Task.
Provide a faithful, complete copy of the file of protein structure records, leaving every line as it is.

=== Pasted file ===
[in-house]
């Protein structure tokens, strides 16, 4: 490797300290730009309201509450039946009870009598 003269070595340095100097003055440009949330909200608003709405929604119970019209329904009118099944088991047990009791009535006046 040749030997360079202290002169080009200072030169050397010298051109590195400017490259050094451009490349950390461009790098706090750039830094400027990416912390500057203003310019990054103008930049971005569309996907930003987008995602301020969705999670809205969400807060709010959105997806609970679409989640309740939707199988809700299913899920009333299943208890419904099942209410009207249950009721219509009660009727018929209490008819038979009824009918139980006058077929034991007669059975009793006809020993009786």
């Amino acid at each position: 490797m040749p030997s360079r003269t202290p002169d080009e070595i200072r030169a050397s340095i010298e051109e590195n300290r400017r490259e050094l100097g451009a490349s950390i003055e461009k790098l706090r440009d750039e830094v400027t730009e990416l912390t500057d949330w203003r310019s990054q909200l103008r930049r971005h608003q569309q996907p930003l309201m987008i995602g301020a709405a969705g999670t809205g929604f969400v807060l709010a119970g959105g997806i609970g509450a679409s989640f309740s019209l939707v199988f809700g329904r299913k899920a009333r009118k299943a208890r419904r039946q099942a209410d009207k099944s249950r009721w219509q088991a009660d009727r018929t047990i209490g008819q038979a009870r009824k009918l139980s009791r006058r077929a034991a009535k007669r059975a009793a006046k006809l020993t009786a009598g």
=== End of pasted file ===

[in-house]
């Protein structure tokens, strides 16, 4: 490797300290730009309201509450039946009870009598 003269070595340095100097003055440009949330909200608003709405929604119970019209329904009118099944088991047990009791009535006046 040749030997360079202290002169080009200072030169050397010298051109590195400017490259050094451009490349950390461009790098706090750039830094400027990416912390500057203003310019990054103008930049971005569309996907930003987008995602301020969705999670809205969400807060709010959105997806609970679409989640309740939707199988809700299913899920009333299943208890419904099942209410009207249950009721219509009660009727018929209490008819038979009824009918139980006058077929034991007669059975009793006809020993009786």
């Amino acid at each position: 490797m040749p030997s360079r003269t202290p002169d080009e070595i200072r030169a050397s340095i010298e051109e590195n300290r400017r490259e050094l100097g451009a490349s950390i003055e461009k790098l706090r440009d750039e830094v400027t730009e990416l912390t500057d949330w203003r310019s990054q909200l103008r930049r971005h608003q569309q996907p930003l309201m987008i995602g301020a709405a969705g999670t809205g929604f969400v807060l709010a119970g959105g997806i609970g509450a679409s989640f309740s019209l939707v199988f809700g329904r299913k899920a009333r009118k299943a208890r419904r039946q099942a209410d009207k099944s249950r009721w219509q088991a009660d009727r018929t047990i209490g008819q038979a009870r009824k009918l139980s009791r006058r077929a034991a009535k007669r059975a009793a006046k006809l020993t009786a009598g």